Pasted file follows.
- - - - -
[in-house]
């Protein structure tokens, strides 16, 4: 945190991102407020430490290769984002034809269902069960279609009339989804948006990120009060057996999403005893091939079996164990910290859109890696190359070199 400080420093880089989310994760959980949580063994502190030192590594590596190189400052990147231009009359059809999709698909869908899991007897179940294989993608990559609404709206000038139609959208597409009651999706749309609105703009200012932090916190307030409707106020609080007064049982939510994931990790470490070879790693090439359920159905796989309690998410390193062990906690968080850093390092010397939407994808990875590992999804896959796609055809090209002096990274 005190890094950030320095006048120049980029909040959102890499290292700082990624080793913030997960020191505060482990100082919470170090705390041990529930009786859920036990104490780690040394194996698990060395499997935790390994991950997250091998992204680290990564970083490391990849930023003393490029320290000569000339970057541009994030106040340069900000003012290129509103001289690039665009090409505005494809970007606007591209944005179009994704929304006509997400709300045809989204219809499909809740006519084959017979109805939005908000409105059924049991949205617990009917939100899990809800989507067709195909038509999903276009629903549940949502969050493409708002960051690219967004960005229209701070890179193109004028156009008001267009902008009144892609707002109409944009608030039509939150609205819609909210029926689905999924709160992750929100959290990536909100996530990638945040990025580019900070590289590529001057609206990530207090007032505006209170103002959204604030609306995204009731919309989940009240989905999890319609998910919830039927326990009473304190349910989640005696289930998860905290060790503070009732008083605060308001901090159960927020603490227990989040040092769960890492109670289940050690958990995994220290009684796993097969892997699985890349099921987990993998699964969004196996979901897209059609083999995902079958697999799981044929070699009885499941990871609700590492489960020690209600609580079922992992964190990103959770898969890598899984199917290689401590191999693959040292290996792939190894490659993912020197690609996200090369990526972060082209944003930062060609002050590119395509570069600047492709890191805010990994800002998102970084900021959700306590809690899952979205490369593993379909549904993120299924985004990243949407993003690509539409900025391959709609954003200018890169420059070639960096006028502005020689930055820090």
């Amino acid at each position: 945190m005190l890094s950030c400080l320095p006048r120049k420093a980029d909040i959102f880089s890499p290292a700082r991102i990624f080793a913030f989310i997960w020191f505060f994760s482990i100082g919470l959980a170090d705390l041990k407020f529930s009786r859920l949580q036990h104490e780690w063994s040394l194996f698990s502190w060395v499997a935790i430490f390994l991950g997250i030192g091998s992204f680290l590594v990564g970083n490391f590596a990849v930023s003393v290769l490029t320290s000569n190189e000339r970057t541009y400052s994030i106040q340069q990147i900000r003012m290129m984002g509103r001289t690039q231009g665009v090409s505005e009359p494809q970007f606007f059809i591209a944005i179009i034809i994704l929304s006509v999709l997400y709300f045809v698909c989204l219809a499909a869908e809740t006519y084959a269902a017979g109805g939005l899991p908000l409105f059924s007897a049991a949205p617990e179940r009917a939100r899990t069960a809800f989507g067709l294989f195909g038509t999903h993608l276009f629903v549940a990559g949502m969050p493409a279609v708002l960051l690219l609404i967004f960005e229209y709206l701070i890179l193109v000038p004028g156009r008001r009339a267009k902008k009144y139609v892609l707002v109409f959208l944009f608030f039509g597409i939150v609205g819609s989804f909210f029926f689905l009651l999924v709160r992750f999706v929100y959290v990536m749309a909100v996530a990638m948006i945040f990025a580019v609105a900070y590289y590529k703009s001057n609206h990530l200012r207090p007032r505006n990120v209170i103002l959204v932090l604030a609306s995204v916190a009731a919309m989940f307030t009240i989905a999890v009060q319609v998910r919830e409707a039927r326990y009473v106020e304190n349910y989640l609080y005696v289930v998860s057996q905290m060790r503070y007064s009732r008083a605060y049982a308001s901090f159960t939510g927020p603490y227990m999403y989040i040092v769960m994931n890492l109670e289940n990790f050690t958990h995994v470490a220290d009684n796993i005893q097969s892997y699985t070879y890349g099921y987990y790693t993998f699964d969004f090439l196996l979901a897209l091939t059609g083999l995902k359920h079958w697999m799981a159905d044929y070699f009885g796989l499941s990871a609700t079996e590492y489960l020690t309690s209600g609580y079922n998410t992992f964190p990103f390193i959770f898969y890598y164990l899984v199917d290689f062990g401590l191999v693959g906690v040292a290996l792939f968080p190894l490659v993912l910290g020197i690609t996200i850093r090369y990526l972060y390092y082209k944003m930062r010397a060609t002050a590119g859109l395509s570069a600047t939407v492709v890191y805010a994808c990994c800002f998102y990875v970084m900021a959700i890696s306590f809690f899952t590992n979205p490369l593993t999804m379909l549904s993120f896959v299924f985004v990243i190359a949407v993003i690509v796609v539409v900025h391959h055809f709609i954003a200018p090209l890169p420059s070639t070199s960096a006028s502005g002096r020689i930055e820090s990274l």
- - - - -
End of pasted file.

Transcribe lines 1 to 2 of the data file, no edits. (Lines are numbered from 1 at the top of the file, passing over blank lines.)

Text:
[in-house]
């Protein structure tokens, strides 16, 4: 945190991102407020430490290769984002034809269902069960279609009339989804948006990120009060057996999403005893091939079996164990910290859109890696190359070199 400080420093880089989310994760959980949580063994502190030192590594590596190189400052990147231009009359059809999709698909869908899991007897179940294989993608990559609404709206000038139609959208597409009651999706749309609105703009200012932090916190307030409707106020609080007064049982939510994931990790470490070879790693090439359920159905796989309690998410390193062990906690968080850093390092010397939407994808990875590992999804896959796609055809090209002096990274 005190890094950030320095006048120049980029909040959102890499290292700082990624080793913030997960020191505060482990100082919470170090705390041990529930009786859920036990104490780690040394194996698990060395499997935790390994991950997250091998992204680290990564970083490391990849930023003393490029320290000569000339970057541009994030106040340069900000003012290129509103001289690039665009090409505005494809970007606007591209944005179009994704929304006509997400709300045809989204219809499909809740006519084959017979109805939005908000409105059924049991949205617990009917939100899990809800989507067709195909038509999903276009629903549940949502969050493409708002960051690219967004960005229209701070890179193109004028156009008001267009902008009144892609707002109409944009608030039509939150609205819609909210029926689905999924709160992750929100959290990536909100996530990638945040990025580019900070590289590529001057609206990530207090007032505006209170103002959204604030609306995204009731919309989940009240989905999890319609998910919830039927326990009473304190349910989640005696289930998860905290060790503070009732008083605060308001901090159960927020603490227990989040040092769960890492109670289940050690958990995994220290009684796993097969892997699985890349099921987990993998699964969004196996979901897209059609083999995902079958697999799981044929070699009885499941990871609700590492489960020690209600609580079922992992964190990103959770898969890598899984199917290689401590191999693959040292290996792939190894490659993912020197690609996200090369990526972060082209944003930062060609002050590119395509570069600047492709890191805010990994800002998102970084900021959700306590809690899952979205490369593993379909549904993120299924985004990243949407993003690509539409900025391959709609954003200018890169420059070639960096006028502005020689930055820090």